My post on The Fascist Impulse was meant to challenge the world view of one of our regular correspondents, Morgan–and by extension, the other conservatives who read this blog. And as I was sure he would, he rose to the defense of the philosophy which has pretty much run this country since the election of Ronald Reagan in 1980. Some Democrats may claim that there was an eight year Interregnum in this nearly 40 year reign of Republican rule, during the Clinton administration, but I believe that since the Republican’s took power in the congress two years into the Clinton presidency, there was no real break in a world view that can summarized as follows:
- In domestic affairs the national government should shrink (by cutting taxes and business regulations).
- In foreign affairs the government should grow (by becoming the world’s sole military superpower).
Morgan’s thesis is that this philosophy of low taxation and freedom for business combined with hegemonic projection of military power has been incredibly successful, so successful in fact that all other country’s really wish they could be us, or as he puts it, “If not for us, they themselves would be doing it to us.” I have been making the argument for the past month, that this essentially neo-imperialist philosophy has real costs, not the least of which is the astonishing rise of our national debt (chart above) since the Republican takeover of our government in 1980. Morgan makes the rather bizarre argument that this is a good thing to owe China and Russia more than $2 trillion, because then they are “hooked on our currency.” I know the issue of walking away from your debts may be a sore subject in Austin, but America can’t declare bankruptcy and get our commercial rivals to forgive and forget.
But Morgan makes a secondary, more personal accusation– that I am anti-capitalist and believe that some form of socialism is the secret solution to our country’s problems. So I have to state at the outset that this is nonsense. I’m 61 years old and have thrived in my life in the push and pull of the marketplace. I have worked in the most competitive and most ferocious of capitalistic enterprises (such as investment banking, movie and music production). All this has allowed me the privilege of teaching in the later years of my career–the only way I knew to give back (aside from my church, which is a rock and roll Episcopal Parish called Thad’s). I do consulting work for two of the largest corporations in America and have worked for my government on issues of Cultural Diplomacy, even during the Bush administration. All of this is to say, that I will not have my love of country questioned by some mysterious Internet operator in Texas named Morgan Warstler.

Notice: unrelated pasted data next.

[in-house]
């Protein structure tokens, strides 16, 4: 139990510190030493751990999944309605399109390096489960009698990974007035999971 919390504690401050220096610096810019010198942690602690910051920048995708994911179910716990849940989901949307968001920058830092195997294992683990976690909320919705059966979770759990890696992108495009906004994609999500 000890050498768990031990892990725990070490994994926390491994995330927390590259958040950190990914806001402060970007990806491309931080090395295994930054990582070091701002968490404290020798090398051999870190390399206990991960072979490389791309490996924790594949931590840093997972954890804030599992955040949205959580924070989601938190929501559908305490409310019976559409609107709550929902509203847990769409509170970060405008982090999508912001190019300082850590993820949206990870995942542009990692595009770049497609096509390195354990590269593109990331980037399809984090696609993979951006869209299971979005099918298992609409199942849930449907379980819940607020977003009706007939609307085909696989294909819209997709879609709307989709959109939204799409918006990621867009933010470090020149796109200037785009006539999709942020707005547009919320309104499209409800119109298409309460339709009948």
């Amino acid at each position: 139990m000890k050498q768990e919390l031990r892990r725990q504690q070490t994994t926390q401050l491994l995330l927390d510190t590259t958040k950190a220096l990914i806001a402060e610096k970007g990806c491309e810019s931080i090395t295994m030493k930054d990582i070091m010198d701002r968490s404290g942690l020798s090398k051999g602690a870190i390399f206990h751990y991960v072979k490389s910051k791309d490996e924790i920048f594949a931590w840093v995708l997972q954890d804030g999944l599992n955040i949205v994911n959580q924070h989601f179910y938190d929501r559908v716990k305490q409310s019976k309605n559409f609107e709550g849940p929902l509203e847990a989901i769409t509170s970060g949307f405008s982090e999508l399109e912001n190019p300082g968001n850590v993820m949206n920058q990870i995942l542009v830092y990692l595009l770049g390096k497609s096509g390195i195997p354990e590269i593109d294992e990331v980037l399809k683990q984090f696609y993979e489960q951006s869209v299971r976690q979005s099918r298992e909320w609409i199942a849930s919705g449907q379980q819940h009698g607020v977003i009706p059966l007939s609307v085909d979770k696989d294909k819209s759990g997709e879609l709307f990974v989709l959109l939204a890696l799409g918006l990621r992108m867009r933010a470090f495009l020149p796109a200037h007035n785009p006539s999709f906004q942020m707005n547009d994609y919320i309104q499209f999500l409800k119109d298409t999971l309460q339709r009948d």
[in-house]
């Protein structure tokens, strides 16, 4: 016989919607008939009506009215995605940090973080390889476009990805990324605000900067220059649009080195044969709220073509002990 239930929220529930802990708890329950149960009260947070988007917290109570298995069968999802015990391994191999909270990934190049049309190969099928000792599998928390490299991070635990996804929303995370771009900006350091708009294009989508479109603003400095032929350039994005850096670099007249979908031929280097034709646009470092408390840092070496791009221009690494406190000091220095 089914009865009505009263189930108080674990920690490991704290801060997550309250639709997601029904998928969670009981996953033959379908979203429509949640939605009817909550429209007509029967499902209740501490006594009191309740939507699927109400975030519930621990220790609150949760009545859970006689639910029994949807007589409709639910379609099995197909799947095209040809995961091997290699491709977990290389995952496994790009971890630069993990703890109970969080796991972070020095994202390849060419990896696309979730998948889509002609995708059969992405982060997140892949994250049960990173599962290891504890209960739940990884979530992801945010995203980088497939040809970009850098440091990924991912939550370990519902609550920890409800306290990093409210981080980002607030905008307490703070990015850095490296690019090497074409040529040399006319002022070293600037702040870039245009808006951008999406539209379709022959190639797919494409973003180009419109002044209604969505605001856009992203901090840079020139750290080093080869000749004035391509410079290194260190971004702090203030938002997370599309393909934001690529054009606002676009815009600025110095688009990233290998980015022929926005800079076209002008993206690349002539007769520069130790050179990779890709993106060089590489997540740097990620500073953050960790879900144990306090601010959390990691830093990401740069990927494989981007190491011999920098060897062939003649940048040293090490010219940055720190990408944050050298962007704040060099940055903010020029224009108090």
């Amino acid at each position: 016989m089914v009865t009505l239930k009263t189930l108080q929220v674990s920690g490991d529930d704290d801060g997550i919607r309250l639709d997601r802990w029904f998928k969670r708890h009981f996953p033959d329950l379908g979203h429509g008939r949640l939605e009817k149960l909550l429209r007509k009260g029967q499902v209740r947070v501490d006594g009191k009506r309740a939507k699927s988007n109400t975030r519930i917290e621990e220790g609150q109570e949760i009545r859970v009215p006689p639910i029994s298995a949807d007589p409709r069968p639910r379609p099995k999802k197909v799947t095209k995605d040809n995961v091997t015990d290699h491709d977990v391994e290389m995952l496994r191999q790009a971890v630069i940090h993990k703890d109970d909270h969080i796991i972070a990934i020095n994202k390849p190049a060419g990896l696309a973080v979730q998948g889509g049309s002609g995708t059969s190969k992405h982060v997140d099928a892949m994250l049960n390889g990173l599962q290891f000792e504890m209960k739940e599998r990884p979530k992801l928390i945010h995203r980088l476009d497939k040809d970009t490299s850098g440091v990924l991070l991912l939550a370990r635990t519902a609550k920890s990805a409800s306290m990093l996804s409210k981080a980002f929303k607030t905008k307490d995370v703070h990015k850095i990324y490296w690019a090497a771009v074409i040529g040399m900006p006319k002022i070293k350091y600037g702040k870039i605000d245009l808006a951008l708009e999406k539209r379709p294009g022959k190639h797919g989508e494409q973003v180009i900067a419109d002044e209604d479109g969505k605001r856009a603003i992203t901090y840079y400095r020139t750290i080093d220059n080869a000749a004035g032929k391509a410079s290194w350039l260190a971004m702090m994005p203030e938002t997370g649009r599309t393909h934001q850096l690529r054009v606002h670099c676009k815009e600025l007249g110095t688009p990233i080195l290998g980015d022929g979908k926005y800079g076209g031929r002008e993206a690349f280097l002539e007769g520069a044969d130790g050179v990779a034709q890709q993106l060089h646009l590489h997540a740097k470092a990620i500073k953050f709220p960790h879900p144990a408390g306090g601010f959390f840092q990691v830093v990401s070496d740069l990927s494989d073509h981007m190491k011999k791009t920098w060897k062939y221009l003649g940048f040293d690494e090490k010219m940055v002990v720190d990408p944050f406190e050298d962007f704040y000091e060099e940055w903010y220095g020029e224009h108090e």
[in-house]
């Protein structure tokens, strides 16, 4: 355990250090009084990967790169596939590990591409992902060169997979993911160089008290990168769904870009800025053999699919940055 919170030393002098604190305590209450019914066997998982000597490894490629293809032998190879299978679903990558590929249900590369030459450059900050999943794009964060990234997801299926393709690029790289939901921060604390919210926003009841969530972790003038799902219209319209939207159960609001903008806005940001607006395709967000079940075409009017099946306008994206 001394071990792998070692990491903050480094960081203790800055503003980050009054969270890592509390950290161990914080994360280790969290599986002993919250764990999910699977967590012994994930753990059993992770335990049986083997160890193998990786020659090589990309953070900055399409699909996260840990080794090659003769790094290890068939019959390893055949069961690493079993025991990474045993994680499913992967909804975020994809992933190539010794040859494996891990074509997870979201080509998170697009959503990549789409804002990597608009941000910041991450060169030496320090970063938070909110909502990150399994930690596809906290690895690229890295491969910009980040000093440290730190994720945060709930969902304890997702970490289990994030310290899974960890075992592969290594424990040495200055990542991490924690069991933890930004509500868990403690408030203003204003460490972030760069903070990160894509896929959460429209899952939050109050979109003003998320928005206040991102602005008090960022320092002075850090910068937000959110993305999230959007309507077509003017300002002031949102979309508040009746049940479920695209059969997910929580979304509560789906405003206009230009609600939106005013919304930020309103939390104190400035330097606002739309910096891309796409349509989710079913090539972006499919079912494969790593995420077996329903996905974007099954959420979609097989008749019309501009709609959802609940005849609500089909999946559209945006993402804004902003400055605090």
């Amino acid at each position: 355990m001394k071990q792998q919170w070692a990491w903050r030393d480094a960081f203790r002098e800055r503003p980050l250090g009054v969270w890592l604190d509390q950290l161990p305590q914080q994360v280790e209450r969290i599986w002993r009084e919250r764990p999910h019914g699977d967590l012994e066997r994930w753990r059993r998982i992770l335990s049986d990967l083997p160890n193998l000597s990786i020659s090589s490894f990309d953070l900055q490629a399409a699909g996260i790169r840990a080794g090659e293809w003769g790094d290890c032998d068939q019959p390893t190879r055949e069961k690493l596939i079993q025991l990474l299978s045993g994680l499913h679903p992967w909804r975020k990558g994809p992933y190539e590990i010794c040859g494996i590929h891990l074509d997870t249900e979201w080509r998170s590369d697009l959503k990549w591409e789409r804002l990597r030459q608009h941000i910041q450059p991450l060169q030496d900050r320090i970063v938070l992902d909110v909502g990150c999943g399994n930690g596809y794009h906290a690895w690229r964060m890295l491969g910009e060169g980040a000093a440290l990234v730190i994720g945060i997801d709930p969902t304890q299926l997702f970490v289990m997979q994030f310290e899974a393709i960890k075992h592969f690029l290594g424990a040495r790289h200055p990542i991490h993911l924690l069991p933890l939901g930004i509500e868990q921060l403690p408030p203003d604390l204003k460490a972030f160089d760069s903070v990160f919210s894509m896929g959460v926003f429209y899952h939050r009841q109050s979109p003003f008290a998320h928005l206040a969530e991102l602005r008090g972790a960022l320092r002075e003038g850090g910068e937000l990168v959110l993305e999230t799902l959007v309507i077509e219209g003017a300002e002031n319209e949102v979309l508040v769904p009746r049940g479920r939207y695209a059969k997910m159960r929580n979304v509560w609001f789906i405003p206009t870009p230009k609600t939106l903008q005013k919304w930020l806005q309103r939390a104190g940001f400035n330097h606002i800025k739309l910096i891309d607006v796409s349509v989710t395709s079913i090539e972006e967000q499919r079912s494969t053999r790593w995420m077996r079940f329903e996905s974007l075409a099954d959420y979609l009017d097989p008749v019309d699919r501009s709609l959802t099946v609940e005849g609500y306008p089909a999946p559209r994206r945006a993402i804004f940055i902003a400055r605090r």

This leads me to my main point. Our country cannot afford four more years of Republican rule. That’s why Obama’s election is so critical. The path which we have been on since Ronald Reagan has been disastrous–for our economy, our competitiveness, our culture and our democracy. I believe that a society cannot continue to spend more than it earns and survive. I believe that a country that ranks 26th in the world in 12th grade math and science scores cannot continue to compete. I believe that a country that is the only developed nation in the world without universal health care and yet spends 2x per capita than the rest of the developed world cannot compete and does not serve its citizens. I believe that a country that spends tens of billions a year turning out what the Times this morning called “puerile, vulgar, violent and gross” entertainment, while refusing to pay for music and art classes in school, gets the culture it deserves. And finally, I believe a country that forsakes a two century tradition of civil liberty, habeus corpus and privacy protection is the living example of Ben Franklin’s great fear that, “They who would give up an essential liberty for temporary security, deserve neither liberty or security.”
The policies of the Neoconservatives have been an absolute failure. And they are the policies that John McCain would not only continue but extend, as the New York Times points out this morning. Unlike the Neoconservatives (most of the founders of the movement were ex-Stalinists) I actually believe in the marketplace. Do you think when Republicans regularly came to the aid of American automakers to keep gas prices low with their low gas taxes and lack of CO2 regulation that they were really interested in the free market? No, because in the real market (the world market), companies were making fuel efficient cars of high quality and low cost. So when our artificially distorted market “corrected” closer to the rest of the world, Detroit was revealed for what it was, a dinosaur living off Republican subsidies.
So I guess what has irked me most, since Morgan first appeared on the blog with his accusations, is that many of the contributors, including myself, are trying to assess just what it would take to rebuild America. To be accused of Anti-Americanism–his quote was “you should promote our MO, not badmouth it”–seems to me to miss the whole point of the alternative media. It’s obvious that Fox News or any of the other corporate media have no interest in changing the status quo and neither do any of their corporate advertisers. If forums such as this cannot have a rational discussion to figure out how the Republicans got us into this mess and how we are going to get out of it, who will air these questions?